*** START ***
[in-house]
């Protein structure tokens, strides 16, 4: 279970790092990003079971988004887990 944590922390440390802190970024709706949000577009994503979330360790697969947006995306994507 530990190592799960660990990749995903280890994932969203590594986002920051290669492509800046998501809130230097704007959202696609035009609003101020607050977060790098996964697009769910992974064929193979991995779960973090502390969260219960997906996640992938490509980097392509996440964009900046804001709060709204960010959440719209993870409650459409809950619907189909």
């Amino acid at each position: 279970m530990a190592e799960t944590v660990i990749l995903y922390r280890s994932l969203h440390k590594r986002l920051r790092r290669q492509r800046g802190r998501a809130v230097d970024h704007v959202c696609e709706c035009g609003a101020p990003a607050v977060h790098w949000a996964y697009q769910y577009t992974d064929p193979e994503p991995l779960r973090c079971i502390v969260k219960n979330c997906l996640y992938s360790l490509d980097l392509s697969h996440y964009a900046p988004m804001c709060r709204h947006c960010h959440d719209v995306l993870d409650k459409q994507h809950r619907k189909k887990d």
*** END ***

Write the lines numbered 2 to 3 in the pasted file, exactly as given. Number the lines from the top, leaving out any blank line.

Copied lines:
């Protein structure tokens, strides 16, 4: 279970790092990003079971988004887990 944590922390440390802190970024709706949000577009994503979330360790697969947006995306994507 530990190592799960660990990749995903280890994932969203590594986002920051290669492509800046998501809130230097704007959202696609035009609003101020607050977060790098996964697009769910992974064929193979991995779960973090502390969260219960997906996640992938490509980097392509996440964009900046804001709060709204960010959440719209993870409650459409809950619907189909």
């Amino acid at each position: 279970m530990a190592e799960t944590v660990i990749l995903y922390r280890s994932l969203h440390k590594r986002l920051r790092r290669q492509r800046g802190r998501a809130v230097d970024h704007v959202c696609e709706c035009g609003a101020p990003a607050v977060h790098w949000a996964y697009q769910y577009t992974d064929p193979e994503p991995l779960r973090c079971i502390v969260k219960n979330c997906l996640y992938s360790l490509d980097l392509s697969h996440y964009a900046p988004m804001c709060r709204h947006c960010h959440d719209v995306l993870d409650k459409q994507h809950r619907k189909k887990d």